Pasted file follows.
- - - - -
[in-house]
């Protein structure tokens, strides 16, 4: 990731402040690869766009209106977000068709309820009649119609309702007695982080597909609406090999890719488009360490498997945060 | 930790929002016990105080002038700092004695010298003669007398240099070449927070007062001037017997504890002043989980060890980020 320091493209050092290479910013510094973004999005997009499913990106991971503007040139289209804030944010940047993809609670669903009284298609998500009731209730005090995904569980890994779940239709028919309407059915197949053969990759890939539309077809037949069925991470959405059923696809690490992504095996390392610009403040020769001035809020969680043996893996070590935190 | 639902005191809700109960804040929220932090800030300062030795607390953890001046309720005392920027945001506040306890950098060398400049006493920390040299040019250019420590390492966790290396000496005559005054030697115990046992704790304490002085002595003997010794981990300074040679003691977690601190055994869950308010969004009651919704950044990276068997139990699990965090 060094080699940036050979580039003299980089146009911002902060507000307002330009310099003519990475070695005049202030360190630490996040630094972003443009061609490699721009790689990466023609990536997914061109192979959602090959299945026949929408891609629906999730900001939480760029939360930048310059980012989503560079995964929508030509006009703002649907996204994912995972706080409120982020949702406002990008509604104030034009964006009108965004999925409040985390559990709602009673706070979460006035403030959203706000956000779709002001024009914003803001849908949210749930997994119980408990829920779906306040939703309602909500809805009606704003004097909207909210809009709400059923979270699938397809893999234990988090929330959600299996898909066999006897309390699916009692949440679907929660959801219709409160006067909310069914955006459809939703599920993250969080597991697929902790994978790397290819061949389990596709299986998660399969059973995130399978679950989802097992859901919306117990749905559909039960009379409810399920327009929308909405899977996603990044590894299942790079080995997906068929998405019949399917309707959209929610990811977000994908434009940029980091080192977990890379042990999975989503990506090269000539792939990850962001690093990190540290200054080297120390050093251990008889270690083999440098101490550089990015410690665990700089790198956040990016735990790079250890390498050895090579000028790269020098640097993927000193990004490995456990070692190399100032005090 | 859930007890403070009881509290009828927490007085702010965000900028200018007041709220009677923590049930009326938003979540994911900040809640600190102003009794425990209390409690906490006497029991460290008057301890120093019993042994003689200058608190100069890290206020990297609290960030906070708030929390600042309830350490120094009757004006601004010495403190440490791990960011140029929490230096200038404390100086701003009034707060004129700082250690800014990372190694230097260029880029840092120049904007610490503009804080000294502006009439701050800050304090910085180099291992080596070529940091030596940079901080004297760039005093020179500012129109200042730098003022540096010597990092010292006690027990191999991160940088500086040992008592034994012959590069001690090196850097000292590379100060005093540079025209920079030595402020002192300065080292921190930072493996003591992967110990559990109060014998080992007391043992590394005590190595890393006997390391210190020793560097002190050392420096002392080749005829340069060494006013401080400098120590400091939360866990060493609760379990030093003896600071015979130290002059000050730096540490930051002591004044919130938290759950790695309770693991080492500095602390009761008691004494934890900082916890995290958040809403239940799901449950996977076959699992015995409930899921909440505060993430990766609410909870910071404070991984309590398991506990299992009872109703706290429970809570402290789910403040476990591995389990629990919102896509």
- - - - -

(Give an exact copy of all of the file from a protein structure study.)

[in-house]
């Protein structure tokens, strides 16, 4: 990731402040690869766009209106977000068709309820009649119609309702007695982080597909609406090999890719488009360490498997945060 | 930790929002016990105080002038700092004695010298003669007398240099070449927070007062001037017997504890002043989980060890980020 320091493209050092290479910013510094973004999005997009499913990106991971503007040139289209804030944010940047993809609670669903009284298609998500009731209730005090995904569980890994779940239709028919309407059915197949053969990759890939539309077809037949069925991470959405059923696809690490992504095996390392610009403040020769001035809020969680043996893996070590935190 | 639902005191809700109960804040929220932090800030300062030795607390953890001046309720005392920027945001506040306890950098060398400049006493920390040299040019250019420590390492966790290396000496005559005054030697115990046992704790304490002085002595003997010794981990300074040679003691977690601190055994869950308010969004009651919704950044990276068997139990699990965090 060094080699940036050979580039003299980089146009911002902060507000307002330009310099003519990475070695005049202030360190630490996040630094972003443009061609490699721009790689990466023609990536997914061109192979959602090959299945026949929408891609629906999730900001939480760029939360930048310059980012989503560079995964929508030509006009703002649907996204994912995972706080409120982020949702406002990008509604104030034009964006009108965004999925409040985390559990709602009673706070979460006035403030959203706000956000779709002001024009914003803001849908949210749930997994119980408990829920779906306040939703309602909500809805009606704003004097909207909210809009709400059923979270699938397809893999234990988090929330959600299996898909066999006897309390699916009692949440679907929660959801219709409160006067909310069914955006459809939703599920993250969080597991697929902790994978790397290819061949389990596709299986998660399969059973995130399978679950989802097992859901919306117990749905559909039960009379409810399920327009929308909405899977996603990044590894299942790079080995997906068929998405019949399917309707959209929610990811977000994908434009940029980091080192977990890379042990999975989503990506090269000539792939990850962001690093990190540290200054080297120390050093251990008889270690083999440098101490550089990015410690665990700089790198956040990016735990790079250890390498050895090579000028790269020098640097993927000193990004490995456990070692190399100032005090 | 859930007890403070009881509290009828927490007085702010965000900028200018007041709220009677923590049930009326938003979540994911900040809640600190102003009794425990209390409690906490006497029991460290008057301890120093019993042994003689200058608190100069890290206020990297609290960030906070708030929390600042309830350490120094009757004006601004010495403190440490791990960011140029929490230096200038404390100086701003009034707060004129700082250690800014990372190694230097260029880029840092120049904007610490503009804080000294502006009439701050800050304090910085180099291992080596070529940091030596940079901080004297760039005093020179500012129109200042730098003022540096010597990092010292006690027990191999991160940088500086040992008592034994012959590069001690090196850097000292590379100060005093540079025209920079030595402020002192300065080292921190930072493996003591992967110990559990109060014998080992007391043992590394005590190595890393006997390391210190020793560097002190050392420096002392080749005829340069060494006013401080400098120590400091939360866990060493609760379990030093003896600071015979130290002059000050730096540490930051002591004044919130938290759950790695309770693991080492500095602390009761008691004494934890900082916890995290958040809403239940799901449950996977076959699992015995409930899921909440505060993430990766609410909870910071404070991984309590398991506990299992009872109703706290429970809570402290789910403040476990591995389990629990919102896509």